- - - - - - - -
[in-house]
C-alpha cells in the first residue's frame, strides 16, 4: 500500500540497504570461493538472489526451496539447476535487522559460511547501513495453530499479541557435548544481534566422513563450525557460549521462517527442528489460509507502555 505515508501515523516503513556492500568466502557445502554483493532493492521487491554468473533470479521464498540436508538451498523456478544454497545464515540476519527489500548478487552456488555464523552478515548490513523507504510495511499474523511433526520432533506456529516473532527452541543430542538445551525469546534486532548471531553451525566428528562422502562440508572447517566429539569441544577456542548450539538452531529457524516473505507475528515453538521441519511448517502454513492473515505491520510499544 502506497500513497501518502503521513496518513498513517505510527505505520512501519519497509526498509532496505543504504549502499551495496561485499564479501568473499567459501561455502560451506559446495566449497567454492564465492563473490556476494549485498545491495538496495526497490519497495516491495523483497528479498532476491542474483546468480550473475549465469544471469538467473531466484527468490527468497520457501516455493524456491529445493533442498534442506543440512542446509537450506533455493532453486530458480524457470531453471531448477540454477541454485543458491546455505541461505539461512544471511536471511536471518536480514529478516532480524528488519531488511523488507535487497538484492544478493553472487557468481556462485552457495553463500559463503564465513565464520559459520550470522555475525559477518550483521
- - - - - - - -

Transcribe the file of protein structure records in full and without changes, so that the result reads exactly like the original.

[in-house]
C-alpha cells in the first residue's frame, strides 16, 4: 500500500540497504570461493538472489526451496539447476535487522559460511547501513495453530499479541557435548544481534566422513563450525557460549521462517527442528489460509507502555 505515508501515523516503513556492500568466502557445502554483493532493492521487491554468473533470479521464498540436508538451498523456478544454497545464515540476519527489500548478487552456488555464523552478515548490513523507504510495511499474523511433526520432533506456529516473532527452541543430542538445551525469546534486532548471531553451525566428528562422502562440508572447517566429539569441544577456542548450539538452531529457524516473505507475528515453538521441519511448517502454513492473515505491520510499544 502506497500513497501518502503521513496518513498513517505510527505505520512501519519497509526498509532496505543504504549502499551495496561485499564479501568473499567459501561455502560451506559446495566449497567454492564465492563473490556476494549485498545491495538496495526497490519497495516491495523483497528479498532476491542474483546468480550473475549465469544471469538467473531466484527468490527468497520457501516455493524456491529445493533442498534442506543440512542446509537450506533455493532453486530458480524457470531453471531448477540454477541454485543458491546455505541461505539461512544471511536471511536471518536480514529478516532480524528488519531488511523488507535487497538484492544478493553472487557468481556462485552457495553463500559463503564465513565464520559459520550470522555475525559477518550483521